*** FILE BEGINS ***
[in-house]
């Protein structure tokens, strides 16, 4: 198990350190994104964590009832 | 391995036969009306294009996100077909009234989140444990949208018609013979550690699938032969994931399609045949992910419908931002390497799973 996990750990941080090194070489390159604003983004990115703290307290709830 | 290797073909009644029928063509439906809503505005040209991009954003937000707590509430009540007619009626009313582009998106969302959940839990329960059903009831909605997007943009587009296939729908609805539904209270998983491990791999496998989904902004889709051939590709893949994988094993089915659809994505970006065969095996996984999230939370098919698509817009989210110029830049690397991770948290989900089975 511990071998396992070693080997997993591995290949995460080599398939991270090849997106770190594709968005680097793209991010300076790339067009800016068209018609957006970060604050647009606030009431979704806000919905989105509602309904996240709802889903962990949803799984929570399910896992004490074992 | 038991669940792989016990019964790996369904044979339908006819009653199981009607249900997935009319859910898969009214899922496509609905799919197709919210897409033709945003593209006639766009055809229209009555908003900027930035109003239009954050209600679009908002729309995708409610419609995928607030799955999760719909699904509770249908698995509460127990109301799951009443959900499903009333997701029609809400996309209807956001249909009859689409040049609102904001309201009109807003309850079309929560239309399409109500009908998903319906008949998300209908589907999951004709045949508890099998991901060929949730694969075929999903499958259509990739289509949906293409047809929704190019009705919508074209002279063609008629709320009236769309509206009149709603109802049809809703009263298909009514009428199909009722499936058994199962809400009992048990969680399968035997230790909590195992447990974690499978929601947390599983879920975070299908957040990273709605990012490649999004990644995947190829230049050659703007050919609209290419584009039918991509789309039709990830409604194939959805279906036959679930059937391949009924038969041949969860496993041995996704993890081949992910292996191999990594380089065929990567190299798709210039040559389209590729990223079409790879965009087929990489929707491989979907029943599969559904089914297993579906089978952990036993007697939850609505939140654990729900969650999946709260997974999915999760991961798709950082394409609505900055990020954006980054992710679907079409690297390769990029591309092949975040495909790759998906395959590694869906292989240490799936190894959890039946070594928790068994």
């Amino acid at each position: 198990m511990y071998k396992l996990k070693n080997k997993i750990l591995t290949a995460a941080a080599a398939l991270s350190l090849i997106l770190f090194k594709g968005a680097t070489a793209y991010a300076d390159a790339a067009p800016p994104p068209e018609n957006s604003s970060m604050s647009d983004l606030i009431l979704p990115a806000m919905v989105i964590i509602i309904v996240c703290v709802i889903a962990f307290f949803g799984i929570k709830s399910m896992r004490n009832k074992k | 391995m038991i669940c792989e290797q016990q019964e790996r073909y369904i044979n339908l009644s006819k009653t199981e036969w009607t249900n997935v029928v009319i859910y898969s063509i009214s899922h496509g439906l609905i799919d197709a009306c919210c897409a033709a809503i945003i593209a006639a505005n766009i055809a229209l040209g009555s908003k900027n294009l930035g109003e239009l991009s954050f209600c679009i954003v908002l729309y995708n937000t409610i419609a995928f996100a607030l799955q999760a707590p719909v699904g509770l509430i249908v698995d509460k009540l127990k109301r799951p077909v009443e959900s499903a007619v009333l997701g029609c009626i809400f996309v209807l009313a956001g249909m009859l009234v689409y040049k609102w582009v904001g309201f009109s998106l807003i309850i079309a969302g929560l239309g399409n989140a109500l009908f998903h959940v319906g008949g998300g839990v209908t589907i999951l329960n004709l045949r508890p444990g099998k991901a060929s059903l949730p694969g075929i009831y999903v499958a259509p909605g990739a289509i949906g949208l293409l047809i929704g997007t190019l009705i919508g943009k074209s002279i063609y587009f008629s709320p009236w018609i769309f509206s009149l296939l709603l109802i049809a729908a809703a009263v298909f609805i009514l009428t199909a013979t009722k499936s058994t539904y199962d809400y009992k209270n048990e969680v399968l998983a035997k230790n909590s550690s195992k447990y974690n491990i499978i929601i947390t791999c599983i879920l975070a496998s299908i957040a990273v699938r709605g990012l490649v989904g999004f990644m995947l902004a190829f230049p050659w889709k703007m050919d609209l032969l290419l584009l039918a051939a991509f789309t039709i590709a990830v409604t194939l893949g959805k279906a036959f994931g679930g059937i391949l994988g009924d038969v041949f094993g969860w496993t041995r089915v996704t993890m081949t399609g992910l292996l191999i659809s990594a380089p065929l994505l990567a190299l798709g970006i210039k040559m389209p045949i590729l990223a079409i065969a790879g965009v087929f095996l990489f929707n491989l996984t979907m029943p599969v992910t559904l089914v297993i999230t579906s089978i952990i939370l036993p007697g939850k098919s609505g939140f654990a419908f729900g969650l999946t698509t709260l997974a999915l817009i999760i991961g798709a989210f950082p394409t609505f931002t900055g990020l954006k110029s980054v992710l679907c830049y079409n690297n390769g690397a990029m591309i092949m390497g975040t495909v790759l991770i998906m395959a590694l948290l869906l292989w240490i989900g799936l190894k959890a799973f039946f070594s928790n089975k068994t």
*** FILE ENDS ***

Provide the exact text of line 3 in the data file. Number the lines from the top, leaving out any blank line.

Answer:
């Amino acid at each position: 198990m511990y071998k396992l996990k070693n080997k997993i750990l591995t290949a995460a941080a080599a398939l991270s350190l090849i997106l770190f090194k594709g968005a680097t070489a793209y991010a300076d390159a790339a067009p800016p994104p068209e018609n957006s604003s970060m604050s647009d983004l606030i009431l979704p990115a806000m919905v989105i964590i509602i309904v996240c703290v709802i889903a962990f307290f949803g799984i929570k709830s399910m896992r004490n009832k074992k | 391995m038991i669940c792989e290797q016990q019964e790996r073909y369904i044979n339908l009644s006819k009653t199981e036969w009607t249900n997935v029928v009319i859910y898969s063509i009214s899922h496509g439906l609905i799919d197709a009306c919210c897409a033709a809503i945003i593209a006639a505005n766009i055809a229209l040209g009555s908003k900027n294009l930035g109003e239009l991009s954050f209600c679009i954003v908002l729309y995708n937000t409610i419609a995928f996100a607030l799955q999760a707590p719909v699904g509770l509430i249908v698995d509460k009540l127990k109301r799951p077909v009443e959900s499903a007619v009333l997701g029609c009626i809400f996309v209807l009313a956001g249909m009859l009234v689409y040049k609102w582009v904001g309201f009109s998106l807003i309850i079309a969302g929560l239309g399409n989140a109500l009908f998903h959940v319906g008949g998300g839990v209908t589907i999951l329960n004709l045949r508890p444990g099998k991901a060929s059903l949730p694969g075929i009831y999903v499958a259509p909605g990739a289509i949906g949208l293409l047809i929704g997007t190019l009705i919508g943009k074209s002279i063609y587009f008629s709320p009236w018609i769309f509206s009149l296939l709603l109802i049809a729908a809703a009263v298909f609805i009514l009428t199909a013979t009722k499936s058994t539904y199962d809400y009992k209270n048990e969680v399968l998983a035997k230790n909590s550690s195992k447990y974690n491990i499978i929601i947390t791999c599983i879920l975070a496998s299908i957040a990273v699938r709605g990012l490649v989904g999004f990644m995947l902004a190829f230049p050659w889709k703007m050919d609209l032969l290419l584009l039918a051939a991509f789309t039709i590709a990830v409604t194939l893949g959805k279906a036959f994931g679930g059937i391949l994988g009924d038969v041949f094993g969860w496993t041995r089915v996704t993890m081949t399609g992910l292996l191999i659809s990594a380089p065929l994505l990567a190299l798709g970006i210039k040559m389209p045949i590729l990223a079409i065969a790879g965009v087929f095996l990489f929707n491989l996984t979907m029943p599969v992910t559904l089914v297993i999230t579906s089978i952990i939370l036993p007697g939850k098919s609505g939140f654990a419908f729900g969650l999946t698509t709260l997974a999915l817009i999760i991961g798709a989210f950082p394409t609505f931002t900055g990020l954006k110029s980054v992710l679907c830049y079409n690297n390769g690397a990029m591309i092949m390497g975040t495909v790759l991770i998906m395959a590694l948290l869906l292989w240490i989900g799936l190894k959890a799973f039946f070594s928790n089975k068994t």